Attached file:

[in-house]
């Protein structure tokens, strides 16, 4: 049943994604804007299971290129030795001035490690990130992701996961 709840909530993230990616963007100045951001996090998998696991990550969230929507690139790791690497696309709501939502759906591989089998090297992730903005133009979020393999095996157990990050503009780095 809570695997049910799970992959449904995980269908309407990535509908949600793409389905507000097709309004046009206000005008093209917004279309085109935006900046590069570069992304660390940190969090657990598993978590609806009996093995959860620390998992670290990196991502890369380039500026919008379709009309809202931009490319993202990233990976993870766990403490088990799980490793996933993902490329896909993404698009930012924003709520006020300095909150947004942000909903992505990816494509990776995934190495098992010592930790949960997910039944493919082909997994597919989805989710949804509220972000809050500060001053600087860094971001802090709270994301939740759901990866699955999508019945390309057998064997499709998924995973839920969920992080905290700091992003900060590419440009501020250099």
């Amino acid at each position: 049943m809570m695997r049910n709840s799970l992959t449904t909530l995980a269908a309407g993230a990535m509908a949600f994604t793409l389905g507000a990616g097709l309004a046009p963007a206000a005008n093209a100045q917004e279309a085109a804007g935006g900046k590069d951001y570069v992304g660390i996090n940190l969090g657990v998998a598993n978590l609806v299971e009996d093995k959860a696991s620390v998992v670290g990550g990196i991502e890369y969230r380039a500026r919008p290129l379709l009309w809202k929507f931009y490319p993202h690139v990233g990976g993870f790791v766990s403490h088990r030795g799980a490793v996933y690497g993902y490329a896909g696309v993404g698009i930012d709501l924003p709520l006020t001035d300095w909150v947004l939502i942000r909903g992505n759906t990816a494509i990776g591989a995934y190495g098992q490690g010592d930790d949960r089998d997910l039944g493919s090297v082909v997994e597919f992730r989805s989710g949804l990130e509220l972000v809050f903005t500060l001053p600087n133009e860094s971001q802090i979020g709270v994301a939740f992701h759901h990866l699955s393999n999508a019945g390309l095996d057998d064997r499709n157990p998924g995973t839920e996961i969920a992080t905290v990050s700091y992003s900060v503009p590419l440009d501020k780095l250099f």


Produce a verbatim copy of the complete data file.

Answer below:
[in-house]
């Protein structure tokens, strides 16, 4: 049943994604804007299971290129030795001035490690990130992701996961 709840909530993230990616963007100045951001996090998998696991990550969230929507690139790791690497696309709501939502759906591989089998090297992730903005133009979020393999095996157990990050503009780095 809570695997049910799970992959449904995980269908309407990535509908949600793409389905507000097709309004046009206000005008093209917004279309085109935006900046590069570069992304660390940190969090657990598993978590609806009996093995959860620390998992670290990196991502890369380039500026919008379709009309809202931009490319993202990233990976993870766990403490088990799980490793996933993902490329896909993404698009930012924003709520006020300095909150947004942000909903992505990816494509990776995934190495098992010592930790949960997910039944493919082909997994597919989805989710949804509220972000809050500060001053600087860094971001802090709270994301939740759901990866699955999508019945390309057998064997499709998924995973839920969920992080905290700091992003900060590419440009501020250099």
């Amino acid at each position: 049943m809570m695997r049910n709840s799970l992959t449904t909530l995980a269908a309407g993230a990535m509908a949600f994604t793409l389905g507000a990616g097709l309004a046009p963007a206000a005008n093209a100045q917004e279309a085109a804007g935006g900046k590069d951001y570069v992304g660390i996090n940190l969090g657990v998998a598993n978590l609806v299971e009996d093995k959860a696991s620390v998992v670290g990550g990196i991502e890369y969230r380039a500026r919008p290129l379709l009309w809202k929507f931009y490319p993202h690139v990233g990976g993870f790791v766990s403490h088990r030795g799980a490793v996933y690497g993902y490329a896909g696309v993404g698009i930012d709501l924003p709520l006020t001035d300095w909150v947004l939502i942000r909903g992505n759906t990816a494509i990776g591989a995934y190495g098992q490690g010592d930790d949960r089998d997910l039944g493919s090297v082909v997994e597919f992730r989805s989710g949804l990130e509220l972000v809050f903005t500060l001053p600087n133009e860094s971001q802090i979020g709270v994301a939740f992701h759901h990866l699955s393999n999508a019945g390309l095996d057998d064997r499709n157990p998924g995973t839920e996961i969920a992080t905290v990050s700091y992003s900060v503009p590419l440009d501020k780095l250099f």